Part 2: Peripheral T-Cell Non-Hodgkin Lymphoma

Eric D. Jacobsen, MD

Dr. Jacobsen is an instructor in Medicine, Harvard Medical School; Attending Physician, Dana-Farber Cancer Institute, Boston, MA.

Question 3

A 52-year-old man is referred to a hematologist for management of lymphocytosis. He presented to his primary care physician complaining of fevers, night sweats, and hepatosplenomegaly and was found to have a white blood cell count of 86,000 cells/µL with 92% lymphocytes on differential. His hemoglobin is low at 9.4 g/dL and his platelet count is low at 89,000/µL. Flow cytometry from the peripheral blood reveals a population of cells positive for CD2, CD3, CD4, CD5, and CD 7 and negative for CD8 and CD20. Cytogenetic analysis reveals inversion 14. His serum calcium and creatinine levels are normal. He has an elevated lactate dehydrogenase (LDH) as well as elevated aspartate aminotransferase and alanine aminotransferase. There is no palpable adenopathy. His past medical history is notable for irritable bowel syndrome, hypertension, and diabetes. What is the most likely diagnosis?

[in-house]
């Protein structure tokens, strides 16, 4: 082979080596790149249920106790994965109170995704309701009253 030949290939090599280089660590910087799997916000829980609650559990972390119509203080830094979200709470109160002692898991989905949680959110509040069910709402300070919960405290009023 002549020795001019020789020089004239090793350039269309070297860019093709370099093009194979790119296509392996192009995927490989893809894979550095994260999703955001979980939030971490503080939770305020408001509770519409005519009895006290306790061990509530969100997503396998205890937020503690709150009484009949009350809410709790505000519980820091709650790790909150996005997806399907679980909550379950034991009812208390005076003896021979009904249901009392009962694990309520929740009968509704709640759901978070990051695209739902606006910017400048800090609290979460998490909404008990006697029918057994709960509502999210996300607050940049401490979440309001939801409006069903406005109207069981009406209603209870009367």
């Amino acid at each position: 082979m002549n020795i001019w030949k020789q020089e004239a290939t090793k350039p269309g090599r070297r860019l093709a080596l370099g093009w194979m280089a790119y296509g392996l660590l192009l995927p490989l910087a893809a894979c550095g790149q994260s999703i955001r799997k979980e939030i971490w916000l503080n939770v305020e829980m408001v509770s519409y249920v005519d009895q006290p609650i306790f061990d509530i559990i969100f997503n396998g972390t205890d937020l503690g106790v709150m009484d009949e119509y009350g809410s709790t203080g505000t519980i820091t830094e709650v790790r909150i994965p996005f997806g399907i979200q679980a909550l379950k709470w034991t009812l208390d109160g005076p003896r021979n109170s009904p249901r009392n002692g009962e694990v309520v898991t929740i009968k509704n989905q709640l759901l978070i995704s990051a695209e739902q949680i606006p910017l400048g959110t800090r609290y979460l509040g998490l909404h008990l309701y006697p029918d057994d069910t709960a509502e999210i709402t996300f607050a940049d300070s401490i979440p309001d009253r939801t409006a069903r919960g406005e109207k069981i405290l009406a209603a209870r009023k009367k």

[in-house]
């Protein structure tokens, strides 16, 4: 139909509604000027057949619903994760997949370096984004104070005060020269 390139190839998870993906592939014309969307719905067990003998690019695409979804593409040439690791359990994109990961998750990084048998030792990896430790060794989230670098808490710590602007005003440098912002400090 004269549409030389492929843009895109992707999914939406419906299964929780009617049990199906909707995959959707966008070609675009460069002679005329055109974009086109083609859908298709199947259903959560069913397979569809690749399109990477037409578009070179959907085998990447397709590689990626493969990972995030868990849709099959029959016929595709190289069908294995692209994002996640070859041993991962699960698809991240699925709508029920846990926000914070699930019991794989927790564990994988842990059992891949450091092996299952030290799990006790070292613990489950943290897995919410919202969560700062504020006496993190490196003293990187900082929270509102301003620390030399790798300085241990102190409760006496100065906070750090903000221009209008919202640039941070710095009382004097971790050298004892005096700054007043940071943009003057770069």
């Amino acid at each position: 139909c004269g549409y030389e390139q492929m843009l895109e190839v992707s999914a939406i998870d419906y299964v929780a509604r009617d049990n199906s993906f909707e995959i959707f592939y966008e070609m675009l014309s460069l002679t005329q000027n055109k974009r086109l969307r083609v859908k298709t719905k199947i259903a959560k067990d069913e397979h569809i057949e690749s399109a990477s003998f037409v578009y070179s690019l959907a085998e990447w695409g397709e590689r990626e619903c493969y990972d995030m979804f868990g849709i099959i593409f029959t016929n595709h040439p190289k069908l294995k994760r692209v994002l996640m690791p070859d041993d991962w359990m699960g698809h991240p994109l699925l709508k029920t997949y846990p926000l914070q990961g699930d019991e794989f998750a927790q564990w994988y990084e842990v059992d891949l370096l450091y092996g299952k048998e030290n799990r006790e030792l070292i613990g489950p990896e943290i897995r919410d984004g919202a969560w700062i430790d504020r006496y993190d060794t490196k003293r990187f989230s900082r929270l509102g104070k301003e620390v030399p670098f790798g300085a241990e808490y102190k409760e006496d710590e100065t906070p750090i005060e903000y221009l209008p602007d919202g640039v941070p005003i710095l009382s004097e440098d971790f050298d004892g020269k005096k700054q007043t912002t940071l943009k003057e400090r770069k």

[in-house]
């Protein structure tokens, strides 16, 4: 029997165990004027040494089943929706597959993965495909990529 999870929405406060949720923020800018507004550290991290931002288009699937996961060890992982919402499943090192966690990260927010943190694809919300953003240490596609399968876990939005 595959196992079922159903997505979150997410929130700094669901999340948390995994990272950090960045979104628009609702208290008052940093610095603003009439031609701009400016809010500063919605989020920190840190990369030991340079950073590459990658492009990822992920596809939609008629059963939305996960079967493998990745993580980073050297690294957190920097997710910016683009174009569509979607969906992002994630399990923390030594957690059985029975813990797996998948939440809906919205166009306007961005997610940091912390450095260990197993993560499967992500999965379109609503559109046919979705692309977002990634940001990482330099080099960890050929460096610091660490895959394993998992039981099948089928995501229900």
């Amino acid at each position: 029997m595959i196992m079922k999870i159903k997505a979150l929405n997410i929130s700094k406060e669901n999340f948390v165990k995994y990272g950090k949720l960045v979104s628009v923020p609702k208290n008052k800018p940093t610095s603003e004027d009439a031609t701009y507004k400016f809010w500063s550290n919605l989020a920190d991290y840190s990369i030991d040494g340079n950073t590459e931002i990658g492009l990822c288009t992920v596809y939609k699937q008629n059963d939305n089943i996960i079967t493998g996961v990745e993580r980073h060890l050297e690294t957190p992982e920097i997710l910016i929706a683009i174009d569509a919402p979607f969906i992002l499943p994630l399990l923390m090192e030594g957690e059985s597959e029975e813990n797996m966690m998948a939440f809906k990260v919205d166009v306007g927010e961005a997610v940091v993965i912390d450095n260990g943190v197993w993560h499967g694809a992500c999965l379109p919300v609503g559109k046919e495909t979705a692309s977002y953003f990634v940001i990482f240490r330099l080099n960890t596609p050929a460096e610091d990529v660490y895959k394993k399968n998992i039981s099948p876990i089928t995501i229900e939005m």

•  Hepatosplenic T-cell lymphoma
  •  B-cell prolymphocytic leukemia with loss of
    CD20 expression
  •  Enteropathy associated T-cell lymphoma (EATL)
  •  T-cell prolymphocytic leukemia (T-PLL)
  •  Adult T-cell leukemia/lymphoma (ATLL)

Updated 8/14/2010 • adb | Copyright ©2014 Turner White Communications